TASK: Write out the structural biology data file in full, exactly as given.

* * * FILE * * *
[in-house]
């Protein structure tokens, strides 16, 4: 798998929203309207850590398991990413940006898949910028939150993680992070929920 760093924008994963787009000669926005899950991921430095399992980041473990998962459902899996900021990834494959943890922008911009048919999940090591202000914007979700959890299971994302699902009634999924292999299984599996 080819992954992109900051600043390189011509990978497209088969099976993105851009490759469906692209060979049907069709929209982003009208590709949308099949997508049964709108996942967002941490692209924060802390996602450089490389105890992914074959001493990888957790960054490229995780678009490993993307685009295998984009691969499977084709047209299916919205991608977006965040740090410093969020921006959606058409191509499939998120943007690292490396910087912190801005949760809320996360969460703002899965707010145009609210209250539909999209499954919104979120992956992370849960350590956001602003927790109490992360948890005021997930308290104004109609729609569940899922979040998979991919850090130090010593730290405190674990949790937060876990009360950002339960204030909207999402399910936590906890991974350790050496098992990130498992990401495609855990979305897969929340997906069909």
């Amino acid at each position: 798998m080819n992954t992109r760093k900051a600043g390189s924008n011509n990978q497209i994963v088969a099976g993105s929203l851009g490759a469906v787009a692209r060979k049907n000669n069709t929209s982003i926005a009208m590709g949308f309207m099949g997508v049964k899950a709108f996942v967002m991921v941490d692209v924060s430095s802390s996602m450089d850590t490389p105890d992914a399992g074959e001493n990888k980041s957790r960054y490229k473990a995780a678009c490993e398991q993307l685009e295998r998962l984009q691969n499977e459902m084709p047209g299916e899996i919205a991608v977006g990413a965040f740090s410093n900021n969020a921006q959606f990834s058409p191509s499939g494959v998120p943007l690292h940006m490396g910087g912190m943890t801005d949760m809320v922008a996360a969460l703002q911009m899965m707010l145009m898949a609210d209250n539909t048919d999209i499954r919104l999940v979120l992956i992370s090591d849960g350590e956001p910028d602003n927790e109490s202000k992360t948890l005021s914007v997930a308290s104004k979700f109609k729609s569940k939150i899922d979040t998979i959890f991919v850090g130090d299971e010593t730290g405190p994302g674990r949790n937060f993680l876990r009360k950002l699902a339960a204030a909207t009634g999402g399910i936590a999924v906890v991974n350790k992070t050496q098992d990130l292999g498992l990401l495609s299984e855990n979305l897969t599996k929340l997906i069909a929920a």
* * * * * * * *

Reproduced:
[in-house]
């Protein structure tokens, strides 16, 4: 798998929203309207850590398991990413940006898949910028939150993680992070929920 760093924008994963787009000669926005899950991921430095399992980041473990998962459902899996900021990834494959943890922008911009048919999940090591202000914007979700959890299971994302699902009634999924292999299984599996 080819992954992109900051600043390189011509990978497209088969099976993105851009490759469906692209060979049907069709929209982003009208590709949308099949997508049964709108996942967002941490692209924060802390996602450089490389105890992914074959001493990888957790960054490229995780678009490993993307685009295998984009691969499977084709047209299916919205991608977006965040740090410093969020921006959606058409191509499939998120943007690292490396910087912190801005949760809320996360969460703002899965707010145009609210209250539909999209499954919104979120992956992370849960350590956001602003927790109490992360948890005021997930308290104004109609729609569940899922979040998979991919850090130090010593730290405190674990949790937060876990009360950002339960204030909207999402399910936590906890991974350790050496098992990130498992990401495609855990979305897969929340997906069909």
């Amino acid at each position: 798998m080819n992954t992109r760093k900051a600043g390189s924008n011509n990978q497209i994963v088969a099976g993105s929203l851009g490759a469906v787009a692209r060979k049907n000669n069709t929209s982003i926005a009208m590709g949308f309207m099949g997508v049964k899950a709108f996942v967002m991921v941490d692209v924060s430095s802390s996602m450089d850590t490389p105890d992914a399992g074959e001493n990888k980041s957790r960054y490229k473990a995780a678009c490993e398991q993307l685009e295998r998962l984009q691969n499977e459902m084709p047209g299916e899996i919205a991608v977006g990413a965040f740090s410093n900021n969020a921006q959606f990834s058409p191509s499939g494959v998120p943007l690292h940006m490396g910087g912190m943890t801005d949760m809320v922008a996360a969460l703002q911009m899965m707010l145009m898949a609210d209250n539909t048919d999209i499954r919104l999940v979120l992956i992370s090591d849960g350590e956001p910028d602003n927790e109490s202000k992360t948890l005021s914007v997930a308290s104004k979700f109609k729609s569940k939150i899922d979040t998979i959890f991919v850090g130090d299971e010593t730290g405190p994302g674990r949790n937060f993680l876990r009360k950002l699902a339960a204030a909207t009634g999402g399910i936590a999924v906890v991974n350790k992070t050496q098992d990130l292999g498992l990401l495609s299984e855990n979305l897969t599996k929340l997906i069909a929920a």